Eden, thought it a foul place, and picked his way 
without pleasure. He went down a lane the like of 
which he did not even know to exist in England (for 
it was what we call in the Garden of Eden a " green 
lane," and only those learned in the place could get 
along it at all during the floods). 
I say he went down this lane, turned back, took 
a circumbendibus over some high but abominably 
sticky ploughed fields, and turned up with more of 
English earth than most citizens can boast at the 
door of the Important Cottage. He had been given 
his instructions carefully, and he was sure of the 
place. He swung off several pounds of clay from his 
boots to the right and to the left, and then it struck 
him that he did not know how to accost a cottage 
door. There was no knocker and there was no bell, 
But he had had plenty of proof and instruction 
dinned into him as to the importance of that cottage, 
so at last he made up his mind to do something bold 
and unconventional, and he knocked at it with his 
contined at: 

Saturday, March 17, 2012


by alanquigly

Friday afternoon around 12:50PM..... I got off the bus at the old YMCA building which is now a fantastic Veteran Affairs Outreach Center.  I had my earphones plugged in as I was listening to NPR radio on my MP3 players-Sansa. Walking down to the Bank of Utica I kept hearing in my head the chanting of the words to the call to prayer for the Muslims. I thought I was hearing things--which could be a side effect of one of my medications. So I took of my earbuds and lo and behold the Bosnian Mosque was playing over its loud speakers on one of the minarets the call to prayer for that hour of the day.  I stopped to listen and was getting into the rhythm and the words when 1:00PM struck and the sound of bells began to toll in the hour along with a Christian hymn( this was a psalm tone) from the steeples atop Grace Church. In the background Historic St. Johns Church bell tower began its toll.  What a completely uplifting moment I experienced as I just stood there on the sidewalk in front of the Bank of Utica (NY) so wrapped up in the sounds of silent prayer that for a time I experienced that moment of otherness with God. Then gave thanks for the melody in my heart. And then gathered myself and entered the Bank to do my business for the day. What an escaping moment. ...   :D  ....   I have to do that again.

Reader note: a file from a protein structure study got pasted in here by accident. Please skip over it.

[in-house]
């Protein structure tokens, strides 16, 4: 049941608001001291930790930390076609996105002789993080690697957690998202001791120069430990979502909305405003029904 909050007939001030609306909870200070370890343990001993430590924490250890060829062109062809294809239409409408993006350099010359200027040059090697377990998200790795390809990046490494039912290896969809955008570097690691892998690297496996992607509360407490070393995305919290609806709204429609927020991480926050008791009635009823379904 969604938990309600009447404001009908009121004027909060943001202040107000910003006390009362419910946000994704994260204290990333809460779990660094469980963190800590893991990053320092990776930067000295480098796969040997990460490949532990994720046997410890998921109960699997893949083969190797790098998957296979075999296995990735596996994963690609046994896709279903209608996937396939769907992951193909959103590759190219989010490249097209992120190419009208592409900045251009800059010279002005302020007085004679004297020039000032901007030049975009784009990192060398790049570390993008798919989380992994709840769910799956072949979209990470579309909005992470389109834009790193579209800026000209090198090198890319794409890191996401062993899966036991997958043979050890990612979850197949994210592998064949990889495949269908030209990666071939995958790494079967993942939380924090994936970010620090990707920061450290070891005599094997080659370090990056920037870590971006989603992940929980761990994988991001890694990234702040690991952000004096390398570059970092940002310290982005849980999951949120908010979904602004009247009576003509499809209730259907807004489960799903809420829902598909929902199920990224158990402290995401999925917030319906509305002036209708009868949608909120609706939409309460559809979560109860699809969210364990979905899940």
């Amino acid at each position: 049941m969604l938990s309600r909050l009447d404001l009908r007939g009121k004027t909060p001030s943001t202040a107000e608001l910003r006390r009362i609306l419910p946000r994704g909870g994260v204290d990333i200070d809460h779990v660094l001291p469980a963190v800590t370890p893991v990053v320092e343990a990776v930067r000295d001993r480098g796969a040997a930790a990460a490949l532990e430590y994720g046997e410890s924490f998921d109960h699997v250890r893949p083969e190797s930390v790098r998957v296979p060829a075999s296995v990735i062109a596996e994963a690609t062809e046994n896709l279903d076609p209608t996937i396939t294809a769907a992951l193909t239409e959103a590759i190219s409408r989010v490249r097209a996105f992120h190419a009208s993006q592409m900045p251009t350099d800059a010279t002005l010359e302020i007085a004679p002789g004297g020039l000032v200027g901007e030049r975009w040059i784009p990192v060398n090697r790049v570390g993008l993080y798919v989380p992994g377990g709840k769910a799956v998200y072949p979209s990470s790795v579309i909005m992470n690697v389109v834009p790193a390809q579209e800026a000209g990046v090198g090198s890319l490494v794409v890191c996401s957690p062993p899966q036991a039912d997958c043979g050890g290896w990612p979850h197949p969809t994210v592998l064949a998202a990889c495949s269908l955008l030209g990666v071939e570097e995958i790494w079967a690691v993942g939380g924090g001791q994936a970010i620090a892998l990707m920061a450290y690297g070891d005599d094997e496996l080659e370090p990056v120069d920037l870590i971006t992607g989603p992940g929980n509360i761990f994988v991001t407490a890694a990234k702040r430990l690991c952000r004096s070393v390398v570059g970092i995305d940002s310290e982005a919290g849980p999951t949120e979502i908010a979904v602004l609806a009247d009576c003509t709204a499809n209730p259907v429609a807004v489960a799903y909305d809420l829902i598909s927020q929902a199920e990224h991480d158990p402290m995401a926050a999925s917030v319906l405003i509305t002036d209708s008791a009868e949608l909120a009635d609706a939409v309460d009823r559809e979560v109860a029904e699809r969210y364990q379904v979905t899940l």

Friday, March 16, 2012

Concerning Belle Carpenter

An Awakennig

by Sherwood Anderson
in "Winesburg, Ohio" 1919